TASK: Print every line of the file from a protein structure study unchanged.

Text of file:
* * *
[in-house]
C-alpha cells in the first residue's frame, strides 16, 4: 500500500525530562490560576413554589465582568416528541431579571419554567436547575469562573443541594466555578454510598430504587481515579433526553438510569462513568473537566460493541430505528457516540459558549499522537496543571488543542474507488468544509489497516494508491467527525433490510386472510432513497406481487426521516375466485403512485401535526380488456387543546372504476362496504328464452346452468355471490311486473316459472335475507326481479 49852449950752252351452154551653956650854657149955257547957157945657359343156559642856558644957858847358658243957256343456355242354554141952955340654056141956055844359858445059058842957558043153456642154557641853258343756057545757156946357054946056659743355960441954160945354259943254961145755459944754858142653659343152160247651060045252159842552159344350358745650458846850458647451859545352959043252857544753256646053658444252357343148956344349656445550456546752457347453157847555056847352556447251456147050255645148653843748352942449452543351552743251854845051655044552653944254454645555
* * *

[in-house]
C-alpha cells in the first residue's frame, strides 16, 4: 500500500525530562490560576413554589465582568416528541431579571419554567436547575469562573443541594466555578454510598430504587481515579433526553438510569462513568473537566460493541430505528457516540459558549499522537496543571488543542474507488468544509489497516494508491467527525433490510386472510432513497406481487426521516375466485403512485401535526380488456387543546372504476362496504328464452346452468355471490311486473316459472335475507326481479 49852449950752252351452154551653956650854657149955257547957157945657359343156559642856558644957858847358658243957256343456355242354554141952955340654056141956055844359858445059058842957558043153456642154557641853258343756057545757156946357054946056659743355960441954160945354259943254961145755459944754858142653659343152160247651060045252159842552159344350358745650458846850458647451859545352959043252857544753256646053658444252357343148956344349656445550456546752457347453157847555056847352556447251456147050255645148653843748352942449452543351552743251854845051655044552653944254454645555